PITTSBURGH – On the last Saturday night home game of the Pirates' wild-card season, the phone rang in the Florida home of Andrew McCutchen's parents.
It was Roberto Clemente, Jr.
He was calling McCutchen's, father, Lorenzo, from PNC Park. There was someone with Clemente who wanted to say hi and let Lorenzo know how much she wanted to meet his star centerfielder son.
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It was the sister of Margaret Stargell, Willie's widow.
Margaret Stargell, her sister Frances, and Clemente, Jr. were spending the evening at the ballpark, soaking in an excitement their adopted city hasn't known for more than 20 years. A large part of the reason for the Pirates' return to the playoffs is "Cutch," the current face of the franchise. He and Stargell met up after the game to exchange smiles and stories.
"Meeting his wife makes me feel like I'm meeting Willie," McCutchen said the next morning in the clubhouse. "She's a strong woman."For younger fans who don't remember Roberto Clemente or Willie Stargell, and choose not to celebrate the Pirates career of Barry Bonds, McCutchen is the link to past greatness. "Cutch is one of the greatest Pirates ever," said Wes Edmunds, a 21-year-old fan who doesn't remember a winning season before this one. "He turned the franchise around. Without him, there'd be 3,000 people here."
For older fans who do remember the greats of the 1970s, McCutchen's MVP-caliber season in 2013 is a welcome callback of the glory that was once expected here. "He is the hope," Clemente, Jr. said. "To watch him play is to have hope."
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McCutchen and his teammates have finally washed away some of the scourge of the infamous Sid Bream slide that eliminated the Pirates from the 1992 National League playoffs.
"The feeling never gets better until you have a winning season," said Clemente, who just finished a family book about his father. "I was packing my bags when Sid Bream scored the winning run. I didn't speak for three days."
McCutchen isn't just a callback to stellar baseball, though. He's a reminder of what Roberto Clemente did for this city as an ambassador. He was deeply proud to play here, and a quote from him about what it means to wear the Pirates jersey is placed over the corridor the team uses to walk from the clubhouse to the field. Clemente, Jr. tells of how his father would not only read and reply to fan mail, he would keep his letters for road trips and hand-deliver some of them.
"He would show up at children's hospitals," Clemente, Jr. said. "He would take a cab and show up. That's who he was as a human being. The respect he showed the fans – he felt they were paying his salary. He owed them."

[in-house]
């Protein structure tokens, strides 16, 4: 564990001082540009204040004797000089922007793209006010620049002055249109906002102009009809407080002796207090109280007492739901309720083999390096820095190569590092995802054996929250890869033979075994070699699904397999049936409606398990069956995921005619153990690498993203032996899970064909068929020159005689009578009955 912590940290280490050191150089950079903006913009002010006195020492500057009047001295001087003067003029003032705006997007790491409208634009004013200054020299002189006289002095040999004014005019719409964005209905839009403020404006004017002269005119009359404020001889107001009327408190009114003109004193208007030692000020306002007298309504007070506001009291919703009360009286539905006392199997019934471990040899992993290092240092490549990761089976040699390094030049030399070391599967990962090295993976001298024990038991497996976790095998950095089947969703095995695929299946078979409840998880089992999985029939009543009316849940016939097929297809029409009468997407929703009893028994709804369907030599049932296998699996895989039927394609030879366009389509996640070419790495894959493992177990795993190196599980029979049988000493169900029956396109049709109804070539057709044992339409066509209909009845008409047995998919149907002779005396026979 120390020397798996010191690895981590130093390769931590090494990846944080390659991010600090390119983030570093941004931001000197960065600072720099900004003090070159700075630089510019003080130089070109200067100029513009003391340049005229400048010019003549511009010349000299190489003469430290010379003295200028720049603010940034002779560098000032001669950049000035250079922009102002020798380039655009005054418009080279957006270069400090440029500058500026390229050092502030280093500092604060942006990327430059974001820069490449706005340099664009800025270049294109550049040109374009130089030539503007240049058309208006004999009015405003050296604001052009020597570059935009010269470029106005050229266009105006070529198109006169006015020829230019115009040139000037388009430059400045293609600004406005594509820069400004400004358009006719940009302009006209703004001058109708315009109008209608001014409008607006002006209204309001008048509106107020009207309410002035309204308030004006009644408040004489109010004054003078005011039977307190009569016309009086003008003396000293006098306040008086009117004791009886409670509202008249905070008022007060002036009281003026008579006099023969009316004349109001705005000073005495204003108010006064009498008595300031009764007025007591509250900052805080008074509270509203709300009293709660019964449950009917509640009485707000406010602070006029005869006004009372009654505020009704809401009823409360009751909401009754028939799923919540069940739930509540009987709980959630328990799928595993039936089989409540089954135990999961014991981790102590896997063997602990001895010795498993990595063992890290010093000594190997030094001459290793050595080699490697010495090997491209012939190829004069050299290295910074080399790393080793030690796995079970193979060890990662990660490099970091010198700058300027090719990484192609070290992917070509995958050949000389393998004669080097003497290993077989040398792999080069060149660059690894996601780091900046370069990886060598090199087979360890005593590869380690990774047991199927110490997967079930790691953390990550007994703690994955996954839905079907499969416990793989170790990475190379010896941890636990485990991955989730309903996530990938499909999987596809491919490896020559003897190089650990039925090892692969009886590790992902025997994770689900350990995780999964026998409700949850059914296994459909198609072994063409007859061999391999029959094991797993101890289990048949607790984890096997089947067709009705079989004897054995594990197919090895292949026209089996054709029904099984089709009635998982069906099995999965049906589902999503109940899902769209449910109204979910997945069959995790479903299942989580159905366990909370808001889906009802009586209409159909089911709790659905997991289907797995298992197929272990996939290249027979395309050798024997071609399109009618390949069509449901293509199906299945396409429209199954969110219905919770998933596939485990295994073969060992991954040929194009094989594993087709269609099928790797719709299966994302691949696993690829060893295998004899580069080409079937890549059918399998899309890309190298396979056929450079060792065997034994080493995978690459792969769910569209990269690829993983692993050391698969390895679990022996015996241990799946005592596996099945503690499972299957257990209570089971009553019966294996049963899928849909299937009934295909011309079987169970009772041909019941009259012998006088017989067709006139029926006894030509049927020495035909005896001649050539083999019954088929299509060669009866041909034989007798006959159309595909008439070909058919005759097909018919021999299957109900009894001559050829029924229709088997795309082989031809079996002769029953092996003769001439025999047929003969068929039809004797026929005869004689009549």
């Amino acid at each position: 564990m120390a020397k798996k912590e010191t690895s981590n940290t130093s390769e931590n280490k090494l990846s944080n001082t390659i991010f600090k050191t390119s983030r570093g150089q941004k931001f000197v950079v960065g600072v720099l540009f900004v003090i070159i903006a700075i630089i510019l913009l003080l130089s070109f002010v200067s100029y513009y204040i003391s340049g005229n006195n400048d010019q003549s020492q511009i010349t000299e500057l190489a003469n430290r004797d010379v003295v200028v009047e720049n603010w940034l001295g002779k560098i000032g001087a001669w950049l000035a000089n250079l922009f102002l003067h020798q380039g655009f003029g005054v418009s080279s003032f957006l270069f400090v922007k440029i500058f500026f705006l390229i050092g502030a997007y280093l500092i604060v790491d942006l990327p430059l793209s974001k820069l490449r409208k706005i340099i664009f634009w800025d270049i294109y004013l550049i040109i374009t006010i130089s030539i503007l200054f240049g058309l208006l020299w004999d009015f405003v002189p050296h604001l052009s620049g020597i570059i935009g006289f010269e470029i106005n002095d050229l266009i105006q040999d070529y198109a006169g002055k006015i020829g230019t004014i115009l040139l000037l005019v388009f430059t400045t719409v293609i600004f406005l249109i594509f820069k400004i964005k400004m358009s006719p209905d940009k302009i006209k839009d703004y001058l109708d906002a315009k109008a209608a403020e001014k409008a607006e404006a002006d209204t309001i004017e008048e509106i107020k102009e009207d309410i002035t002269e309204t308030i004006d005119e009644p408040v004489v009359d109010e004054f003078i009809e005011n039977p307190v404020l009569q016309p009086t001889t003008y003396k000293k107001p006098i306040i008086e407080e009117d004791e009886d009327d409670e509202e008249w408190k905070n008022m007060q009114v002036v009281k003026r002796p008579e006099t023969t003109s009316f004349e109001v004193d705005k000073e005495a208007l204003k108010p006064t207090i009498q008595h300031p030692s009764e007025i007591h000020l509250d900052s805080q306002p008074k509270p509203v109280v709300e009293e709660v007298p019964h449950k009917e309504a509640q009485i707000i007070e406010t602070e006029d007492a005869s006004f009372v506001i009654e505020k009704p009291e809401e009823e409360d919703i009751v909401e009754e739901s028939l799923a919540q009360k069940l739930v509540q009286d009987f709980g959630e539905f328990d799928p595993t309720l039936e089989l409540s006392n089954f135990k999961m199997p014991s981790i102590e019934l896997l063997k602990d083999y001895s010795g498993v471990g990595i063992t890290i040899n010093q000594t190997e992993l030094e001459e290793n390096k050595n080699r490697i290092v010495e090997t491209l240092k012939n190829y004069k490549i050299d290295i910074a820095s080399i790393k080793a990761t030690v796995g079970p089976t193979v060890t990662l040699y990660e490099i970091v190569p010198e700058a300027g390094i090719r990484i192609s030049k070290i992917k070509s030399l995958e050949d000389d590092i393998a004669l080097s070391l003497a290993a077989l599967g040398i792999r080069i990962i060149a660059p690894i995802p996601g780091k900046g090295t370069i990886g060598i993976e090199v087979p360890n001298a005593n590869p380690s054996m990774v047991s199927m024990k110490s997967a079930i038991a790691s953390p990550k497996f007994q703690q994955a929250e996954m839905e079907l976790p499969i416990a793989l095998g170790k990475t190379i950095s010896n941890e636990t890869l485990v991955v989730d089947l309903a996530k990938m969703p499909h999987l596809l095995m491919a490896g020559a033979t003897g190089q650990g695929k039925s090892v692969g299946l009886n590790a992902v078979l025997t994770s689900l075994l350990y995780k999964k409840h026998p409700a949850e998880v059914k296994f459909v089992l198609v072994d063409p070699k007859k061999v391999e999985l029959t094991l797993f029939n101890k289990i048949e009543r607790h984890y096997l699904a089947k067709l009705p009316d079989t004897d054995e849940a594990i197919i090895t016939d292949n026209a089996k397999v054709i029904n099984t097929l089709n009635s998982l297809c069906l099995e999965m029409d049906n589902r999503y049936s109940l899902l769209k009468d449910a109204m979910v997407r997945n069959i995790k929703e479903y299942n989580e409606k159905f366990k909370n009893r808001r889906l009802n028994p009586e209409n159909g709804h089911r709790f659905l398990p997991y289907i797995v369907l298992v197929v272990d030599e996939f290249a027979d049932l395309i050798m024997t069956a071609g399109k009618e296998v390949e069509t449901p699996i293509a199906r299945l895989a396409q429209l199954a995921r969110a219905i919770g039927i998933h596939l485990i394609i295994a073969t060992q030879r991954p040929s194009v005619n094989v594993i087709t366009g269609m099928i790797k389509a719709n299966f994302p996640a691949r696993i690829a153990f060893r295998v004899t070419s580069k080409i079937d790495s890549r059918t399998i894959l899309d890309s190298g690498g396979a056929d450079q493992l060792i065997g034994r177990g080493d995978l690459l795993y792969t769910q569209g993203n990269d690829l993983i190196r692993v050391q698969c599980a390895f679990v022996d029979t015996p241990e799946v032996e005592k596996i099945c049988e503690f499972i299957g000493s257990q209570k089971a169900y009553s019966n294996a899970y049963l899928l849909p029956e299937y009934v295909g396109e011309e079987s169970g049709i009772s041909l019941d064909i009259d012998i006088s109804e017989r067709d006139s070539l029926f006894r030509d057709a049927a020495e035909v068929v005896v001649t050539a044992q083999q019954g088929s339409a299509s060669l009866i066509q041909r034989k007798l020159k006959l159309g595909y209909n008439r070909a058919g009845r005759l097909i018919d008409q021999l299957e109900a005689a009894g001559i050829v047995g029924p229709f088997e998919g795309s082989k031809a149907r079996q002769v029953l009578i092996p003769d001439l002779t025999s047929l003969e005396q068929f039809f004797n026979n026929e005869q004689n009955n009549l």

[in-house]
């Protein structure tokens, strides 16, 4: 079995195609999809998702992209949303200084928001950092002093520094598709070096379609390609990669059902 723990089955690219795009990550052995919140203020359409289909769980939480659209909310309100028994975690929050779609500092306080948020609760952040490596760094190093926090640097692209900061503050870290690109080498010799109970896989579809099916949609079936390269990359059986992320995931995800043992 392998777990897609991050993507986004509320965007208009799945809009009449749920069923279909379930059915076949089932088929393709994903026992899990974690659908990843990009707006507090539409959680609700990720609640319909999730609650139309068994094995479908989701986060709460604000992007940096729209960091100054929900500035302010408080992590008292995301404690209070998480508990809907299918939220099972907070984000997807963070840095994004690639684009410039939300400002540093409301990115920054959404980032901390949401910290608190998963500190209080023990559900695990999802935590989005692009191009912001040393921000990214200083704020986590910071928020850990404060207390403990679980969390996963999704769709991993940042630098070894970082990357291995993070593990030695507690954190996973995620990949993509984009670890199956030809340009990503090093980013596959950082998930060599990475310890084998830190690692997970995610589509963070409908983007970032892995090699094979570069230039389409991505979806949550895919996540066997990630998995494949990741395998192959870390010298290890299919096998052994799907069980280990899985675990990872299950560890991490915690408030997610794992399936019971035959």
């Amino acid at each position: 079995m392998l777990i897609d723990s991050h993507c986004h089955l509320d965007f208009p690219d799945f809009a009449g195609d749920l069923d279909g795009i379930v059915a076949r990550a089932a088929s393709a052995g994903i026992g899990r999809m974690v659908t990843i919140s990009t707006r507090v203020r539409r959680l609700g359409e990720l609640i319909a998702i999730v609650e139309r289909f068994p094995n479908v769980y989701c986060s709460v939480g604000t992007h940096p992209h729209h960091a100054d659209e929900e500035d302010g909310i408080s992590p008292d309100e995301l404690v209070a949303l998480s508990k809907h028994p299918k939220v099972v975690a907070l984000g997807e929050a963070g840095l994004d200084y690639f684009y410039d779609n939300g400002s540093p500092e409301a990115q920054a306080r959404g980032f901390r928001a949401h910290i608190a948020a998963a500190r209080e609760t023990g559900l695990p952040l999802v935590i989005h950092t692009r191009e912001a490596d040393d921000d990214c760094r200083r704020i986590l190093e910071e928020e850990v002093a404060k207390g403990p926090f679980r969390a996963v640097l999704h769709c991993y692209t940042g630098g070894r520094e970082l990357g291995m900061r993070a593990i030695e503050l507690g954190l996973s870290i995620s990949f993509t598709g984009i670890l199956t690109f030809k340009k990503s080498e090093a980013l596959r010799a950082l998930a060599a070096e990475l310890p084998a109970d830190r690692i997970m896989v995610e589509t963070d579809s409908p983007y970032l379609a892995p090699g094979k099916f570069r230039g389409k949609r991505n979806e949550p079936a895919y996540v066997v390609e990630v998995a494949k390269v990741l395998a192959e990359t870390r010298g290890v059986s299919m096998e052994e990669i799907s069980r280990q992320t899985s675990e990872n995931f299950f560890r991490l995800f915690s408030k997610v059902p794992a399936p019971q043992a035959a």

McCutchen, a finalist for the 2013 Roberto Clemente Award, is also mindful of the community around him and his place as something more than a great baseball player. He could have planned his exit as free agency neared, and many would not have blamed him. Instead, he signed a $51.5 million extension last year, a deal that runs through at least 2017. He says he never seriously considered it, though, even during the seasons when late summer was silent and sad.
"I always had the thought of being here," he said. "It would be weird being anywhere else."
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All the losing helped McCutchen lead. It gave him the equanimity all good franchise players have. He gave this interview the morning after a rousing victory against the Reds, and he appeared nonchalant even though he was on the verge of the first playoff berth as a major leaguer and about to play one of the biggest games of his career. The Pirates ended up losing that afternoon, disappointing fans who hoped to see the team clinch a playoff spot on its home field. After the game, though, McCutchen looked just the same as before.
"We've lost a lot of games we should have won," he said. "It's about not giving up. It's knowing how to handle situations and coming back. You find the fun in it, and try not to let success or failure dictate your response."
McCutchen, wise veteran, will be a rookie again on Tuesday night. After so many games that didn't matter, he and the Pirates will play the Reds again, this time in an elimination game at home. McCutchen has spent time thinking about all the teammates who tried to get to this point and never made it. He's been in touch with one of them, Jack Wilson, who endured eight seasons of the losing and now watches from his home in California. Wilson is a fan now, much like the Stargell family and Clemente, Jr., who proudly proclaims, "I was born with an eyepatch."
There are thousands, maybe millions of Pirates fans who are just happy the long losing streak is over and they can finally wake up and fully enjoy the day of a playoff game. They are also happy McCutchen is there, acting as a link between the special history, the ugly history, and whatever history is made this October.
"The generations are coming together," Clemente, Jr. said, "and to be able to connect the Stargells to the McCutchens – it's a beautiful thing."
There will never be another Roberto Clemente, on the field or off, but for many in this city it's reassuring knowing that No. 21 is so close to No. 22.